[0038] As would be noted, the translated reference(s) 222 (which is based on the principal time reference and correlation parameter 220), is likely to provide a more accurate basis for time synchronization and for implementing synchronization related communication by the nodal industrial device 110, as compared the NTP-based time reference . Since the translated reference(s) 222 conforms with NTP, the translated reference(s) 222 may then be used as a time reference by the industrial device 104-1 for synchronization and for synchronization related communication. If the industrial device 104-1 is to use the translated reference(s) 222, the nodal industrial device 110 may now no longer need to pull time reference and/or other information from its corresponding time server, i.e., second time master 114. In this manner, the bandwidth which would have been utilized for pulling such NTP-based time references, is no longer utilized. Correspondingly, for the nodal industrial device 110 any NTP-based communication may be disabled with the industrial device 104-1 relying on the translated reference(s) 222 for time synchronization and for synchronization related communication. Similar approaches may also be followed for other industrial devices 104 which support non-TSN protocol. In this manner, considerable amount of bandwidth may be conserved with each of such industrial devices 104 relying on the translated reference(s) 222 instead of regularly polling their respective time servers for time references.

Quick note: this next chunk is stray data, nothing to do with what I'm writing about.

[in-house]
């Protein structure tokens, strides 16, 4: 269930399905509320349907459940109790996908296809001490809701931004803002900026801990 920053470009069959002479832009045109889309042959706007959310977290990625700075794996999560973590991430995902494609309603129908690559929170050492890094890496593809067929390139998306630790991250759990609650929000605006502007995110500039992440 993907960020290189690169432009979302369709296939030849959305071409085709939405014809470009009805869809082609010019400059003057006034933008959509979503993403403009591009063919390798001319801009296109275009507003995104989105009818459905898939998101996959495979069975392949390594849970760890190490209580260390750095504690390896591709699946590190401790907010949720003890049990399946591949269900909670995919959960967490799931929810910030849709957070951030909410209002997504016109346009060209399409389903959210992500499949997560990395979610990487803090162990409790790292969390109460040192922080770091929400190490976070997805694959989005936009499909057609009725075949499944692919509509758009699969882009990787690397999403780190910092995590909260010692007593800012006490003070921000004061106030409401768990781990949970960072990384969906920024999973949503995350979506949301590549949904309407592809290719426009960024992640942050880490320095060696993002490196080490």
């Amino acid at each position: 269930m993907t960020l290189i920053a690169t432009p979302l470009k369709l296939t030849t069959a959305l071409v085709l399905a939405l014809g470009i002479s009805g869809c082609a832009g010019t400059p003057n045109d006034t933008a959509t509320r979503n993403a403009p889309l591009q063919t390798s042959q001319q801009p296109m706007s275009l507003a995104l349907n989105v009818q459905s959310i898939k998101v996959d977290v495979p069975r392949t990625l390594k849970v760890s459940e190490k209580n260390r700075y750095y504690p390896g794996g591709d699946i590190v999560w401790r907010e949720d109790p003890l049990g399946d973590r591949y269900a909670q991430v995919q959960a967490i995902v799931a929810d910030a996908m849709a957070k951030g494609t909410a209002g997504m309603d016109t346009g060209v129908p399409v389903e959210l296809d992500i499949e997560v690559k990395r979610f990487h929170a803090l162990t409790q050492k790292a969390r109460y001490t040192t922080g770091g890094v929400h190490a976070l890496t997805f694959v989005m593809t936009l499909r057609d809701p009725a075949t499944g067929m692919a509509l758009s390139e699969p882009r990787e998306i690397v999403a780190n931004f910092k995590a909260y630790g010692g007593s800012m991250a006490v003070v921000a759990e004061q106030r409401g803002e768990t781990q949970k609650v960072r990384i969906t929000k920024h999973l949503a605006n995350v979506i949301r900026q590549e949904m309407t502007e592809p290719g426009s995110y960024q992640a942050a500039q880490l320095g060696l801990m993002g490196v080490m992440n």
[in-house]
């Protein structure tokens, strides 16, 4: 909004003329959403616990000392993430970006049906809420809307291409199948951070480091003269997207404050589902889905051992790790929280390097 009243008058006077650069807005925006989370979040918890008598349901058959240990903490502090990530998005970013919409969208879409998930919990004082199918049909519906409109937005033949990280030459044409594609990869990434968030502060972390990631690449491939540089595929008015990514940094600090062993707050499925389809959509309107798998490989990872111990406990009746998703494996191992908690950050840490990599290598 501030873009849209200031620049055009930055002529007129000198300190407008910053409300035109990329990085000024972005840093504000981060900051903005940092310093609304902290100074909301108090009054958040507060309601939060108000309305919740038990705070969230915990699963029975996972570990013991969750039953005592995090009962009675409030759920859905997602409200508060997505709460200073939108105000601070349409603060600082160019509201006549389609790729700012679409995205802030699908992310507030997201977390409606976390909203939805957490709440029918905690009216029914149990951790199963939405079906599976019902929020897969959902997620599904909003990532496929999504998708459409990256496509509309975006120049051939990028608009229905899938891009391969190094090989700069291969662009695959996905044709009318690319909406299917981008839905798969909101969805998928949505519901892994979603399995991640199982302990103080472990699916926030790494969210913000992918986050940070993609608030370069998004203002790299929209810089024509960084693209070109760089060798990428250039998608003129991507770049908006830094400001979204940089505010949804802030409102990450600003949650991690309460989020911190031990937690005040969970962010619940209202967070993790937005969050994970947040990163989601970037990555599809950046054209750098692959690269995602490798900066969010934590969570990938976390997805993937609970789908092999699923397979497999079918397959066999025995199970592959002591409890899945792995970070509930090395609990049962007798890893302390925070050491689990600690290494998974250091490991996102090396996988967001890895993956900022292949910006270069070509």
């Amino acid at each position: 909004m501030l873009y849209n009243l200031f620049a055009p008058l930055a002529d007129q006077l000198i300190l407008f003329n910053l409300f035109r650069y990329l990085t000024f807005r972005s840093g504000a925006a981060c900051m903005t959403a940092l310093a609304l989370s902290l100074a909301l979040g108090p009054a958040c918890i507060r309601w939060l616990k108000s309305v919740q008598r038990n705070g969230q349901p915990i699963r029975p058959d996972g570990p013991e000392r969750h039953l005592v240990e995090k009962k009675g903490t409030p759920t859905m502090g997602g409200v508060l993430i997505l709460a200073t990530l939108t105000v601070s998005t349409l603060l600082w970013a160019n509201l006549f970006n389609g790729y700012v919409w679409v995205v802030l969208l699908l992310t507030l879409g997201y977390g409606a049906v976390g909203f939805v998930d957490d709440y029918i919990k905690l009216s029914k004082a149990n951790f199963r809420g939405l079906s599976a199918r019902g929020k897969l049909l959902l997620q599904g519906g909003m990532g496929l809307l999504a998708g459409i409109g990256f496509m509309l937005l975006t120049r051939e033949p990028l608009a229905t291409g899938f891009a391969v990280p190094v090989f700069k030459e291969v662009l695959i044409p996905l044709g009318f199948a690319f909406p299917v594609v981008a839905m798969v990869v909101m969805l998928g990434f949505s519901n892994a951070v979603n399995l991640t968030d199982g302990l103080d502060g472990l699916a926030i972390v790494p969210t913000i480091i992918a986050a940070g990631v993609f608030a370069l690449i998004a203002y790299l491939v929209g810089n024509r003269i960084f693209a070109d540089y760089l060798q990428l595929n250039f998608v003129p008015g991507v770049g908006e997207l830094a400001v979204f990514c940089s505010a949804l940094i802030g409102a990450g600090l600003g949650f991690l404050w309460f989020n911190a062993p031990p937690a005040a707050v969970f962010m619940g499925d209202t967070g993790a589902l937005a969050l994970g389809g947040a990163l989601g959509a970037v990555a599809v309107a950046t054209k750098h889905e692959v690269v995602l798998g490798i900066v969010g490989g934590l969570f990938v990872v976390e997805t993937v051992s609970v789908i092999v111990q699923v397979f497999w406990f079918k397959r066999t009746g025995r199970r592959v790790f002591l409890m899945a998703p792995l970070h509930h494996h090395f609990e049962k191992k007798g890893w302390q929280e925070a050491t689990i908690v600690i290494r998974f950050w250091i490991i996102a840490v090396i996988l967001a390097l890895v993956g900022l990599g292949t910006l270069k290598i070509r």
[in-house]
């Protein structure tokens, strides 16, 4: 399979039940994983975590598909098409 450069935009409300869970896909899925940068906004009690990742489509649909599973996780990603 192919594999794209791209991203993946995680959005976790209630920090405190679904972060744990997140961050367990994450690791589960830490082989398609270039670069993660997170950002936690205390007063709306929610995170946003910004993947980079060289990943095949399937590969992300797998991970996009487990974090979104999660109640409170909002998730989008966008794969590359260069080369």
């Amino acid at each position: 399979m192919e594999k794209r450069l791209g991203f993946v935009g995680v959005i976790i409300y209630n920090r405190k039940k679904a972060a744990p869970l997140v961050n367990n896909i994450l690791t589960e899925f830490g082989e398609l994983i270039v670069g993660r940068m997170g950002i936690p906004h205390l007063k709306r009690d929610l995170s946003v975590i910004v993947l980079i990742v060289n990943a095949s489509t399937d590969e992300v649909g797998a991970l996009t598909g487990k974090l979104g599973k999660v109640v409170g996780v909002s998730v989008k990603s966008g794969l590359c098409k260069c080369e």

[0039] In yet another example, the message exchange rate for the nodal industrial device 110 with second time master 114 may be updated. For example, the nodal industrial device 110, which also supports NTP, may period exchange time synchronization messages with second time master 114 at predefined time intervals for obtaining . Generally, TSN synchronization protocol is considered to provide a more accurate time reference as compared to the NTP. Therefore, if the nodal industrial device 110 relies on time references determined based on TSN time synchronization protocol, such time references are likely to provide a better basis for synchronization and for effecting time synchronization for the industrial devices 104. As explained in conjunction with the previous example, since nodal industrial device 110 may now rely on the translated reference(s) 222, the rate at which such references are polled from the nodal industrial device 110 may be reduced. Since the nodal industrial device 110 now does not exchange messages at a more frequent rate, the bandwidth may be further conserved and utilized for data traffic and/or other communication.